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“He Will Be Gulliver …?”

September 18, 1880


Thomas Nast

“He Will Be Gulliver …?”
 

Analogies, Literature; Presidential Election 1880;
 

Hancock, Winfield S.; Toombs, Robert;
 

American South;


Brobdingnag Toombs. "You may depend upon it, sir, that 'Yank' or no 'Yank,' we will 'yank' you!"


The overall message conveyed by Thomas Nast and other Harper's Weekly cartoonists during the presidential campaign of 1880 was that Democratic presidential nominee General Winfield Hancock, while a man of great character and military accomplishment, was under the sway of the disreputable and dangerous forces of the Democratic Party.  

Here, Nast adapts an adventure from Jonathan Swift’s Gulliver’s Travels (1726) to fit the 1880 presidential race.  Hancock is Gulliver in the hands (literally) of the giant race of humans known as Brobdingnagians.  Robert Toombs, the former Confederate secretary of state, clutches Hancock in his massive fist.  The image, caption, and posted remarks and slogans make it clear that Toombs expects Hancock, as president, to satisfy the South through relief of debt incurred by the Confederacy, repeal of Reconstruction legislation, removal of all federal troops, and patronage.  The presidential administration of the Democratic “Yank” general will be “yanked” (i.e., manipulated and controlled) by Southerners.

Robert Toombs was born into a wealthy family of Georgia planters in 1810.  He attended Franklin College (now the University of Georgia) in Atlanta (1824-1828), but was expelled for various offenses before graduation.  He transferred to Union College in Schenectady, New York, where he completed his degree in the summer of 1828.  After a year at the University of Virginia Law School (where he ranked last in his class), Toombs began practicing law in Georgia.  He joined the state militia as a lieutenant in 1831, and saw action in the Creek War of 1836.  He served in the Georgia House of Representatives (1837-1839, 1841-1843) before being elected to Congress in 1844 as a Whig.

In the U.S. House (1845-1853), Toombs opposed the policies of Democratic president James K. Polk (1845-1849), espoused the Whig doctrines of protective tariffs and a national bank, and supported the Compromise of 1850.  During the 1850s, Toombs and his allies, Alexander Stephens and Howell Cobb, dominated Georgia politics.  In 1851, the three founded the short-lived Constitutional Union Party, which won control of the state legislature and elected Toombs to the U.S. Senate.  In the Senate, Toombs continued to affiliate with the Whigs until the party collapsed in the mid-1850s.  He supported Stephen Douglas and his Kansas-Nebraska Act of 1854, and endorsed the Democratic slate in the Georgia elections the next year.

As sectional tensions increased in the late 1850s, Toombs became increasingly radical.  He condemned the anti-slavery legislature in the Kansas Territory, defended Congressman Preston Brooks's caning of Senator Charles Sumner, and argued that the election of Republican presidential nominee John C. Frémont in 1856 would justify Southern secession.  Toombs angrily resigned from the Senate in January 1861 before Republican Abraham Lincoln took office as president, and returned to Georgia as a delegate to the state convention that voted to secede from the Union.  He represented Georgia at the provisional congress of the Confederate government in Montgomery, Alabama, but his bouts of drunkenness ended his chances of being elected president.  He was appointed the first Confederate secretary of state, but was unable to secure official recognition of the Confederacy by Britain and France.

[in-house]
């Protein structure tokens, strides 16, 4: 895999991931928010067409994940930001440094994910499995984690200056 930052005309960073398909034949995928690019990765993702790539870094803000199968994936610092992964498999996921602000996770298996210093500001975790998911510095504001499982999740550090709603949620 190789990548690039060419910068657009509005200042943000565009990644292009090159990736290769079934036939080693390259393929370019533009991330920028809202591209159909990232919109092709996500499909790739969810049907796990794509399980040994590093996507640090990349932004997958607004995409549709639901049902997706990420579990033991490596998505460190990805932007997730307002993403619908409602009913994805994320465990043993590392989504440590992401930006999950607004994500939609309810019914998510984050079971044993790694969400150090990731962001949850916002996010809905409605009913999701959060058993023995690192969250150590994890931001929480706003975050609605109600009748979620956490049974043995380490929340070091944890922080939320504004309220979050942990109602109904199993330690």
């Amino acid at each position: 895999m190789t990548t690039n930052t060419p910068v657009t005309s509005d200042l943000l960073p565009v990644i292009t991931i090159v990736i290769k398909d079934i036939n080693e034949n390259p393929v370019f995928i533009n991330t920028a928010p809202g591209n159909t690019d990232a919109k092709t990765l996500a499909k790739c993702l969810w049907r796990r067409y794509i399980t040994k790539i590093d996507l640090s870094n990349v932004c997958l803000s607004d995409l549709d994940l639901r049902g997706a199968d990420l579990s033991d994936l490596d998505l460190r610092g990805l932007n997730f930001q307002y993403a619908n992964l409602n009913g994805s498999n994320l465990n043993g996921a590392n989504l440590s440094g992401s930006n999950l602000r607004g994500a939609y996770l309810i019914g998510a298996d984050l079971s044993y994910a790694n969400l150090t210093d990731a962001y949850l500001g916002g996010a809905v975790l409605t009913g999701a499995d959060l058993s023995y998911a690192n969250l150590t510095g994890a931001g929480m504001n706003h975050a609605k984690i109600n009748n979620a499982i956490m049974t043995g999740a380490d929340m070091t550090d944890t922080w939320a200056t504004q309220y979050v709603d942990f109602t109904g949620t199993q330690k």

The temperamental Toombs soon resigned as Confederate secretary of state on July 24, 1861, and joined the Confederate army as a brigadier general. Although popular with his men, Toombs proved to be a poor military commander, and was arrested twice for insulting a superior officer.  Although he did perform well at Antietam (September 17, 1862), he resigned on March 4, 1863, after being passed over for promotion.  For the rest of the war, he criticized the military draft, suspension of habeas corpus, and other policies of the Confederate government.  He escaped capture at the end of the war by fleeing to Europe.  

In 1867, Toombs returned to Georgia and resumed his law practice.  He refused to ask for a pardon, so remained disfranchised during Reconstruction, and denounced the "New Departure" Democrats who wanted to put the issues of the Civil War behind them.  His unwavering commitment to the Confederate “Lost Cause” is reflected in the cartoon’s posters and caption.  In 1883, his wife, who had gone insane, died, and he retired, spending his final years blind and alcoholic.  Toombs died in Washington, Georgia in 1885.

Robert C. Kennedy




“He Will Be Gulliver …?”
September 18, 2014







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